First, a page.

After 8,5 years of development, indie sweetheart Factorio version 1.0 is finally out. That means we can finally fully review Factorio. But it all started with this IndieGoGo campaign, and […]
After 8,5 years of development, indie sweetheart Factorio version 1.0 is finally out. That means we can finally fully review Factorio. But it all started with this IndieGoGo campaign, and man did the game come a long way..
Let’s just say, Factorio has always been a diamond in the rough. Or more like just a lump of promising coal. And after 8.5 years, 18,855 bug reports, 5,603 mods, and probably thousands of man hours, we can finally conclude that Factorio has become a spectacular diamond. Albeit, a diamond for gamers with a highly specific acquired taste.
What we loved
- Seemingly endless Progression
- Mowing down ‘aliens’
- Great for co-op
What needs work
- Huge learning curve
- If it isn’t for you, it REALLY isn’t for you
What is Factorio?
Factorio is a game all about building and managing an increasingly more automated factory. After crash landing on an alien planet, you are trying to survive and eventually return home. Essentially, you do this by mining, smelting, crafting, producing, manufacturing, and otherwise creating ingredients. Those ingredients are subsequently turned into components, that are turned into items, that can be combined into bigger and better items.
But it’s not easy to reach the end goal of building a rocket (a.k.a your ticket out of there). As you mine and consume natural resources like coal, iron, and water, you pollute the planet. And the local population of insect-like aliens (or natives, rather, as you are technically the alien) might get a bit angry and start to fight back.
From wood to space sci-fi fluids
Factorio is all about building and automating a factory. You only manually mine a handful of resources early game, and then the real fun begins. First, you automate the mining, then do the same with the feeding of fuel, the output of items, the transportation of items, the production of science packs, the research, perimeter defense, and so on. You start off by chopping some wood, but in no time you’re slamming sci-fi space fluids into a building that makes buzzing sounds while researching advanced robotics, lazer guns, and nukes.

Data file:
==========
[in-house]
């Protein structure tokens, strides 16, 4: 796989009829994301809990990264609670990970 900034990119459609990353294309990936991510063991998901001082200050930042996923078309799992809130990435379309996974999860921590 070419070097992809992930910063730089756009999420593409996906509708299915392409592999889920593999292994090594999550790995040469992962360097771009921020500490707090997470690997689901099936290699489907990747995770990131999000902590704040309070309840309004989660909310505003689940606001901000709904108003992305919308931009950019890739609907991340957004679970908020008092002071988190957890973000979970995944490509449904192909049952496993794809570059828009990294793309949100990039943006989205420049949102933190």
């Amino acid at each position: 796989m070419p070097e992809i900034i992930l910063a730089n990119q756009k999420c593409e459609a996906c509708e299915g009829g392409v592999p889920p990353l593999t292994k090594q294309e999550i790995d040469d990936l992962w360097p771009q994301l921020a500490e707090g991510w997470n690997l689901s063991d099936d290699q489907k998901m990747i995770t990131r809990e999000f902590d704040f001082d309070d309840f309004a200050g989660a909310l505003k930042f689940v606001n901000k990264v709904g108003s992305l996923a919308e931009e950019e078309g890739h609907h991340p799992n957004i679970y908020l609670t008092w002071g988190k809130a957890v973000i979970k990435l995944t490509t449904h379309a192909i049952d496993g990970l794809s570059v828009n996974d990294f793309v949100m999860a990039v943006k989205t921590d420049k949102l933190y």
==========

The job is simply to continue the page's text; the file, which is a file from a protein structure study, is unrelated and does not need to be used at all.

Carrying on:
And that process is just so much fun. Many games disguise progression as story elements or lack real progression altogether. In Factorio, progression is the central gameplay mechanic. In fact, there is barely any story. You could say the game features progression in it’s rawest form; you input an X amount of research (in the physical form of science packs), it outputs new ways to produce said item, making the process more efficient in the process.
A forest of tech trees
But one could get lost in the almost mathematical factory building quite easily. Because making a semi-functional production line (called bus) is one thing. But making it 100% efficient is something else entirely. And with over 60 logistical machines, 60 resources and items, two dozen production buildings, and a boatload of weapons and defenses, that can get a little overwhelming.
Luckily there are many different tech trees that kind of visualize what basic function something has. Still, you’ll be doing a lot of reading to figure out stats and features of items. There is a really helpful wiki to help you with that, along with an extensive tutorial/campaign. Nevertheless, most of the fun comes from figuring out how to do something as good as possible yourself. Again, progression is both your main goal and the way to achieve it.
Make Factorio great again
But don’t get too lost in optimizing your production lines, because you might get devoured in the process. Factorio’s (randomized) worlds are filled with creepy looking aliens that will get really pissed off when you start polluting their planet. They form hives, and periodically attack your base in waves.There’s really no way of parlaying with them; it’s kill or be killed here.